Similar to traditional mutual funds and ETFs, an art fund is a type of pooled investment fund. But unlike conventional equity funds, say, that hold many different stocks, art funds often hold only a handful of works. Investors who buy shares of the fund are buying into the collective, potential value of those works.

Art funds are generally structured as closed-end funds, but with a twist: investors typically contribute their capital over a period of three to five years, often with no returns for another specified time period (terms vary).

These funds are highly illiquid, and (in addition to the unpredictability of the art market itself) there are substantial risks to locking up your capital for what could be years, for an unspecified return upon redemption.

Alternative investments,
now for the rest of us.

Start trading funds that include commodities, private credit, real estate, venture capital, and more.

Types of Artists

There are generally three types of artists you may invest in:

•   Blue-chip artists: Blue-chip artists are individuals everyone has most likely heard of. Names like Van Gogh, Picasso, and Banksy are familiar to people both within and outside the art world.

Works from these artists typically carry the least risk because there’s always someone willing to buy them. The downside is that the average investor may not have sufficient capital to purchase individual blue-chip artworks since they can cost hundreds of thousands, if not millions, of dollars.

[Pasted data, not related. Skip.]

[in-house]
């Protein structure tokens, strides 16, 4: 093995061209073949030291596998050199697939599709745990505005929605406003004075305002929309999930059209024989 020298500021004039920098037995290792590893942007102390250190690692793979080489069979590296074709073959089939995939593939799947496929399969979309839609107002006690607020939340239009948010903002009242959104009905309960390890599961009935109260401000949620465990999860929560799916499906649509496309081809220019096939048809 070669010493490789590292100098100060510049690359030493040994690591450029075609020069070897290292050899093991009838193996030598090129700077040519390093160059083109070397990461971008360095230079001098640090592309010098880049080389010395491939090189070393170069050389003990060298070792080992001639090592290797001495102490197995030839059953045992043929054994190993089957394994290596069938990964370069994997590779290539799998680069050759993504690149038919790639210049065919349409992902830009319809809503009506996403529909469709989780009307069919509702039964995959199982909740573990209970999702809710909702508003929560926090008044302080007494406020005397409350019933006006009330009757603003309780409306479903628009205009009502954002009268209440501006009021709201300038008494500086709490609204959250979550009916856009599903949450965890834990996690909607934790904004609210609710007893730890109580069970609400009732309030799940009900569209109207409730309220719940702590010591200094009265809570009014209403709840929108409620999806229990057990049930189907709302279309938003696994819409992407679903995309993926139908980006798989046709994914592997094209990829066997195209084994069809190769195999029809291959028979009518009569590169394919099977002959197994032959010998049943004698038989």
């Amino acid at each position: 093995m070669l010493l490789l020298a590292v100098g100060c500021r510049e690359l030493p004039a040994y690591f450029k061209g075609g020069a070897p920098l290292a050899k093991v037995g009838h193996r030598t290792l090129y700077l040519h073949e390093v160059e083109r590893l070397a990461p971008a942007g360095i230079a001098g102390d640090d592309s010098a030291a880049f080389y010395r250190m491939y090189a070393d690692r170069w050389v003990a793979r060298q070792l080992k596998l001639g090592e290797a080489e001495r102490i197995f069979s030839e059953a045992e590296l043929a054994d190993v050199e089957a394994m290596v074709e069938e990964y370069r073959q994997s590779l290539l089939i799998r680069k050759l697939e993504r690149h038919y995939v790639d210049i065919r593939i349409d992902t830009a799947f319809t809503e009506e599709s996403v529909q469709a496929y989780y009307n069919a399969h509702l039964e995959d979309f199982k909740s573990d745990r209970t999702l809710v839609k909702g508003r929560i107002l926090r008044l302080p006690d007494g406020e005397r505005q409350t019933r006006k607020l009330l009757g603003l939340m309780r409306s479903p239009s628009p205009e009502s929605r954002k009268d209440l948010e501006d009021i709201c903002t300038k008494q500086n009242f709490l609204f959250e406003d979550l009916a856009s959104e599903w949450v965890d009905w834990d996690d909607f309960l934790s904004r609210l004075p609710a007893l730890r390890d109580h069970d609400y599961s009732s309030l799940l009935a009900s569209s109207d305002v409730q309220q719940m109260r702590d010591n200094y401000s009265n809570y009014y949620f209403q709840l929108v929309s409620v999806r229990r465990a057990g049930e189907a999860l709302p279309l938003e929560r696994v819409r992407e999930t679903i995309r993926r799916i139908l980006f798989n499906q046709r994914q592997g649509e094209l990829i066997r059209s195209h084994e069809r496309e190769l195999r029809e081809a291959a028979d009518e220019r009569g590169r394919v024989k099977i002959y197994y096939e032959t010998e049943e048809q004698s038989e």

•   Established artists: Established artists are known artists whose works typically command higher prices, but have not yet reached blue-chip status. Investing in art from established artists can offer solid return potential with a moderate degree of risk.

•   Emerging artists: Emerging artists present the greatest risk since they’re still up and coming. However, you might be able to generate a sizable profit from investing in their art if their career takes off.3

Risks and Returns of Investing in Art

Investing in alternatives such as art carries risks that are similar to other alternative investments, like commodities, real estate, collectibles, and other assets. Investors who are willing to accept a higher degree of risk, however, may enjoy a substantial upside.

Here’s a side-by-side look at the pros and cons of investing in art.



Art investment offers the potential for higher returns.

Art can add diversification to a portfolio, allowing you to better manage market volatility and the impacts of inflation.

Investing in art can help you grow wealth while allowing you to support your favorite artists and contribute something to the art community.

A significant amount of capital is not necessarily required to begin investing in art.

Interest in art has persisted for hundreds of years, making it a reliable investment option for the longer term.

An investment in art is not guaranteed to be profitable.

Certain types of art investments offer limited liquidity, which could make it difficult to exit quickly.

Valuing artworks is often highly subjective, which could make it difficult for a beginning investor to determine what a piece is truly worth.

Owning individual artworks may entail paying maintenance and storage fees, as well as insurance.

Forgeries and fakes are a real part of the art world investors must contend with.

If you’re trying to decide whether to invest in art, consider your personal risk tolerance and investment horizon.

Dive deeper: Why Invest in Alternative Investments?

5 Ways to Start Investing in Art